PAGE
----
Monday, June 9, 2008

Forbidden Love: Silsila and Lamhe

Silsila (The Affair, 1981) and Lamhe (Moments, 1991) are Yash Chopra films about thwarted love. Both were box-office failures when first released--the first for seeming to condone adultery, and the second for its incestuous undertones. While I didn't have moral objections to either film (although the thought of a middle-aged Viren being romanced by an 18-year-old Pooja in Lamhe is a bit creepy), I find their classic status to be somewhat puzzling.

Warning: spoilers follow.

In Silsila, the writer Amit (Amitabh Bachchan) has just met and fallen in love with Chandni (Rekha); his brother Shankar (Shashi Kapoor), a fighter pilot, has been betrothed to Shobha (Jaya Bhaduri Bachchan) for some time. Knowing little about the film, I still realized immediately that Shankar was doomed, and sure enough, fifteen minutes into the film he's killed in action. When Amit learns that Shobha is pregnant, he decides to save her honor and that of his brother's child by marrying her, and writes a bitter letter to Chandni telling her to forget him--but without telling her why (shades of Devdas).

Amit later meets Chandni again; in one of several unlikely coincidences in this film, she's become the wife of Dr. Anand (Sanjeev Kumar), who saves Shobha's life (but who can't save the baby) after a car accident. Amit and Chandni begin an ill-concealed affair--especially ill-concealed when they all but declare it to their appalled spouses during a Holi celebration. There's a particularly heart-breaking scene where Dr. Anand pleads with his wife for a loving embrace as a sign of her affection; her reluctance tells him all he needs to know. Out of his love for Chandni, though, Dr. Anand goes on a business trip whose thinly disguised purpose is to give her the opportunity to run off with Amit; in one of the most emotionally telling scenes in the film, at the airport Dr. Anand gives Chandni a last look full of sadness before boarding the plane. Shobha, too, realizes what's going on, and discovers that she has grown to love Amit (although, given his coldness towards her throughout the movie, you have to wonder why).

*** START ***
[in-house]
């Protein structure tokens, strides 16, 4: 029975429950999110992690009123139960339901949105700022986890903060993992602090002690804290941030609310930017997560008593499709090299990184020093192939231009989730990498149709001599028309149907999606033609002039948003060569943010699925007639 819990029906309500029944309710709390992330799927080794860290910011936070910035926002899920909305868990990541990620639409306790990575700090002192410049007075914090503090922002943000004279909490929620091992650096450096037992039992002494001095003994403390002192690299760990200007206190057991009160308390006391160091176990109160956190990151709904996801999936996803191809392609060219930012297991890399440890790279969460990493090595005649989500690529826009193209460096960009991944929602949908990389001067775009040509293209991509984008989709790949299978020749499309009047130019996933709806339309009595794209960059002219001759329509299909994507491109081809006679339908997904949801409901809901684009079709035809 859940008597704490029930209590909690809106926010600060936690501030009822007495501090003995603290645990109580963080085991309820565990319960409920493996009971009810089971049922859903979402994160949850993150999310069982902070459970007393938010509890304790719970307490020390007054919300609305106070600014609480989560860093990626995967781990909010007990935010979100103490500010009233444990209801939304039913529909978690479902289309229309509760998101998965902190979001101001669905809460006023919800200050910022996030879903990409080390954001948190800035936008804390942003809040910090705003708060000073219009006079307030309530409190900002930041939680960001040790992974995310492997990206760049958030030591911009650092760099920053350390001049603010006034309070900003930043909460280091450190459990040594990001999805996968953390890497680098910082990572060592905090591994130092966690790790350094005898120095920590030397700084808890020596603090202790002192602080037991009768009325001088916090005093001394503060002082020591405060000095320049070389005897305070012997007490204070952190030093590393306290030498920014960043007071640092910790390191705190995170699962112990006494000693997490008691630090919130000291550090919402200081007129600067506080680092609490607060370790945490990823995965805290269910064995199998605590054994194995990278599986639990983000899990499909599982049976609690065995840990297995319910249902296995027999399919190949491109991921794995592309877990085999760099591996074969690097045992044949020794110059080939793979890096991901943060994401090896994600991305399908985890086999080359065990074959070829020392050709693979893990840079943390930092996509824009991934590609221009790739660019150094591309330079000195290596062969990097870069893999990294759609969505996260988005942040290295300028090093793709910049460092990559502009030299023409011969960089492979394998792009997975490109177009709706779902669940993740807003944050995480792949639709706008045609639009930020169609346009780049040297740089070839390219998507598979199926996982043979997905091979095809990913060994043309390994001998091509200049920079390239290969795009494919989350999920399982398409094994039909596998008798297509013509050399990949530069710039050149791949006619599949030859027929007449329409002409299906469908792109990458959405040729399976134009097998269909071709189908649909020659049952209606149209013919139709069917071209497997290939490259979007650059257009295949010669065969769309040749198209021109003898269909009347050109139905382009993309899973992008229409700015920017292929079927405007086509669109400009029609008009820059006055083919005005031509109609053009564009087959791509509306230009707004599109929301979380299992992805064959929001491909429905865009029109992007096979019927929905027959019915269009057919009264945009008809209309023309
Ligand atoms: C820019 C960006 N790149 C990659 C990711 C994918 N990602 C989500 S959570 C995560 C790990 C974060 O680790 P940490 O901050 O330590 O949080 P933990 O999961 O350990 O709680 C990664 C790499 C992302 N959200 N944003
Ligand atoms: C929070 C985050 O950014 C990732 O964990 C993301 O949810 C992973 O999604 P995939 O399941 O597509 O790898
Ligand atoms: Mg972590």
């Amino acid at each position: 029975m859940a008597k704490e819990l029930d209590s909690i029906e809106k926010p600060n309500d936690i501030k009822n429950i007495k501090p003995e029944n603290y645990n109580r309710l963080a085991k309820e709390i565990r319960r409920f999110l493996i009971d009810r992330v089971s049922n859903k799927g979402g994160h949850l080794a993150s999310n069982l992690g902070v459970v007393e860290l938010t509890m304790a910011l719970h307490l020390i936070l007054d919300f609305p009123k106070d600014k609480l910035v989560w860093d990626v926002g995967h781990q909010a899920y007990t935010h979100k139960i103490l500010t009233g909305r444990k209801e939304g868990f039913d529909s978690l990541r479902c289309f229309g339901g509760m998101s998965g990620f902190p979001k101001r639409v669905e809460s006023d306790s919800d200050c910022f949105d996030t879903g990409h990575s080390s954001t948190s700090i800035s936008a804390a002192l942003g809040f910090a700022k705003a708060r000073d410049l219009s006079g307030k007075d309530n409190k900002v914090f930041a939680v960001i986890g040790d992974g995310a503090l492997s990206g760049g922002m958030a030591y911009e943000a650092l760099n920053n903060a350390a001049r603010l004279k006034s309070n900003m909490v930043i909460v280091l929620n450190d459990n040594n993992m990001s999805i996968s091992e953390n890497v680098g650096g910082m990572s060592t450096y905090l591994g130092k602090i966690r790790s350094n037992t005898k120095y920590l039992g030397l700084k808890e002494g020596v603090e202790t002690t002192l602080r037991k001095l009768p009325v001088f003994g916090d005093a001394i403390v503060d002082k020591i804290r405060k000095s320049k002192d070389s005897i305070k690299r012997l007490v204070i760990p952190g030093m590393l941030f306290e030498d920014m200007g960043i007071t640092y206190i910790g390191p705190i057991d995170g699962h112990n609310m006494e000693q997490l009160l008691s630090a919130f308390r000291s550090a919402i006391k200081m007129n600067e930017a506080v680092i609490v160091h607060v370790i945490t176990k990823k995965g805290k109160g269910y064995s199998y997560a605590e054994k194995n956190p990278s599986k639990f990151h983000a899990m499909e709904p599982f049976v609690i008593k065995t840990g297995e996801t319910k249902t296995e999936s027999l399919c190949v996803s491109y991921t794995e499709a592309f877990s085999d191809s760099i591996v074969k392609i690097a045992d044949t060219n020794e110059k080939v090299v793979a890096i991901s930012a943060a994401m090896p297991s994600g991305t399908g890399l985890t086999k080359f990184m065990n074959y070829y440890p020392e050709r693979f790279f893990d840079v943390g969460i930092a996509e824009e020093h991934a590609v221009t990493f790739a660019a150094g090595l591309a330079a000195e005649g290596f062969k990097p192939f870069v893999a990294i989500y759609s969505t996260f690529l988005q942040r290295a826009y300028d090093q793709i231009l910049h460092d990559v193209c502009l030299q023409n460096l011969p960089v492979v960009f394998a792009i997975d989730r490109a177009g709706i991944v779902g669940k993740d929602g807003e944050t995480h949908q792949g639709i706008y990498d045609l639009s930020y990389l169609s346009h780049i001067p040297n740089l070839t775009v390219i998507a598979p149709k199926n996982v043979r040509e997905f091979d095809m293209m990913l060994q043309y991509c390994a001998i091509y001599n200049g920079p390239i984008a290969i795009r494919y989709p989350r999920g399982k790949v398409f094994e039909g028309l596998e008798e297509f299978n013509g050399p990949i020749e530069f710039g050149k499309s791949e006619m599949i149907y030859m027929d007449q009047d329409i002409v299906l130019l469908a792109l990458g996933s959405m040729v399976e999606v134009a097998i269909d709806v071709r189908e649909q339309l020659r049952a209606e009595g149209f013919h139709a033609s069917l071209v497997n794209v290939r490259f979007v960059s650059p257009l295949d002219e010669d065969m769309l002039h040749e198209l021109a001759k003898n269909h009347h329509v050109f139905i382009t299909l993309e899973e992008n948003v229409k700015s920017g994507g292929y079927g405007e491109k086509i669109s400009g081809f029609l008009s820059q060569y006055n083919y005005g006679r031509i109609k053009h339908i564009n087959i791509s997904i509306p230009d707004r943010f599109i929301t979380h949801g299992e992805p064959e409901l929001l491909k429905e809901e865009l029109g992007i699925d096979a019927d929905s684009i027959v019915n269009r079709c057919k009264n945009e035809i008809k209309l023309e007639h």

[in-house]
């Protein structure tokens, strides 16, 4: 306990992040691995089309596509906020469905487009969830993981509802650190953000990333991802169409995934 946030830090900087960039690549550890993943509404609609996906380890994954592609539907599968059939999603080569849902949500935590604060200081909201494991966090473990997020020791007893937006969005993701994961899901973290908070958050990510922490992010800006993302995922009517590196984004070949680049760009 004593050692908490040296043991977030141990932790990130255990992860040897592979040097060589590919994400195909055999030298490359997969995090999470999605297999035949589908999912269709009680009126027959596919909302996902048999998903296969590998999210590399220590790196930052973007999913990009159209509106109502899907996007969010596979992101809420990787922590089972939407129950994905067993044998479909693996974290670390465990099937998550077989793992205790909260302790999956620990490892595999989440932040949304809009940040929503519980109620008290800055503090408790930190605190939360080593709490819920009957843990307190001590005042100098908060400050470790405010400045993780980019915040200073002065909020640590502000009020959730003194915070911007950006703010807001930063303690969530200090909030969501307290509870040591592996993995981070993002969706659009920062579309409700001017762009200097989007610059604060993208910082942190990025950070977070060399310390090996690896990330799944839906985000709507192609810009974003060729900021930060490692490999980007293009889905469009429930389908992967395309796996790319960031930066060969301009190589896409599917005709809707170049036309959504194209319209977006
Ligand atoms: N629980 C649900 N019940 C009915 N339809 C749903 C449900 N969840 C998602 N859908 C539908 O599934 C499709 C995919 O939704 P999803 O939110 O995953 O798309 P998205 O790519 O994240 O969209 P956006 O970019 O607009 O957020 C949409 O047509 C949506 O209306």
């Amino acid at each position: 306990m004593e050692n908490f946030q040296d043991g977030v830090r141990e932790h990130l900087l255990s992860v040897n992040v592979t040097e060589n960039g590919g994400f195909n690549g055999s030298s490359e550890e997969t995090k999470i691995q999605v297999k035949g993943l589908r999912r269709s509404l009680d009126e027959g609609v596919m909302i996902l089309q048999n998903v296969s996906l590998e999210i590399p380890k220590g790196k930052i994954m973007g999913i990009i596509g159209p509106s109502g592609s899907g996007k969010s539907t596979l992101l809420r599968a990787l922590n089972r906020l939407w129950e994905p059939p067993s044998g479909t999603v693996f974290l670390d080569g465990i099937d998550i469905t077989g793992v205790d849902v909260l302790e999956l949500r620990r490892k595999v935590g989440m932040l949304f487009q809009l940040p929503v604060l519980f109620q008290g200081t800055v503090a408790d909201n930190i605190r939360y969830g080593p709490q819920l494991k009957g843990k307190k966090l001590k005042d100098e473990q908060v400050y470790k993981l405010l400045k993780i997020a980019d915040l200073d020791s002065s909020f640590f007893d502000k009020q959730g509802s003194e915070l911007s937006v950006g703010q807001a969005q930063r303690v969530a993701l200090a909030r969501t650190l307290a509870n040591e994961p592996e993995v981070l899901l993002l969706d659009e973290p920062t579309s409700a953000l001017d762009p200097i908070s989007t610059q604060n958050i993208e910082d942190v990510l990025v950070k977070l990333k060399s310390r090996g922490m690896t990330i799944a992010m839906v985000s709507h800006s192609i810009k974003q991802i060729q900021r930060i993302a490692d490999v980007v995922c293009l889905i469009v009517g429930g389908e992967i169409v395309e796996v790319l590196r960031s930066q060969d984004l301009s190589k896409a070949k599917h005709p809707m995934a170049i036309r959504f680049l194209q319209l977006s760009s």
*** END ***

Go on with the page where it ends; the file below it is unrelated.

Despite feeling overlong, the film does have some compelling moments. The song "Peheli Peheli Baar Dekha," in which Chandni playfully warns Amit not to get burned by her flame, is a (too short, alas) classic:

And there's a confrontation scene between Shobha and Chandni whose emotional impact is heightened if you believe the rumors that Amitabh Bachchan and Rekha had an affair in real life. But there are yet more incredible coincidences, a totally ludicrous climax (I'll just say it involves a plane crash and the highly improbable rescue of a single passenger, while everyone else on the plane dies) and what feels like a tacked-on resolution.

The film works neither as a latter-day Krishna-Radha fantasy (Amit and Chandni's behavior towards their kind and loving spouses is too self-involved and cruel for that) nor as a tawdry slice of realism (those coincidences, and the plane-crash of an ending). I find that I'm not the only skeptic about Silsila; you can read a kindred (but funnier) review at The Post-Punk Cinema Club.

Lamhe is the story of Viren (Anil Kapoor), who on his return as a young man from England to his family estate in Rajasthan falls in love with his neighbor Pallavi (Sridevi), whom he spots dancing ecstatically in the rain with the other village girls in "Megha Re Megha" (the excellent music by Shiv-Hari, who also did the music for Silsila, is one of the chief strengths of the film). Pallavi is incredibly vivacious, as she loses no time in demonstrating again in the song "Morni Bagaan Maa." It's performed with the great Ila Arun; Pallavi compares herself to a peahen awaiting the call of the peacock, while swivelling her hips suggestively in Viren's direction:

Seeing this from his perspective, we're to be forgiven if we conclude (as he does) that she returns his feelings. Watching a second time, you can also see what's less apparent on a first viewing (and which is entirely invisible to Viren): Pallavi's wistfulness as she thinks of her absent lover, Siddarth (Deepak Malhotra). When Siddarth returns and marries Pallavi, the brokenhearted Viren returns to England. After the couple are killed in an accident, though, Viren has their daughter Pooja raised by his amah (the great Waheeda Rehman) at his estate. Viren only visits briefly each year on the anniversary of Pallavi's death.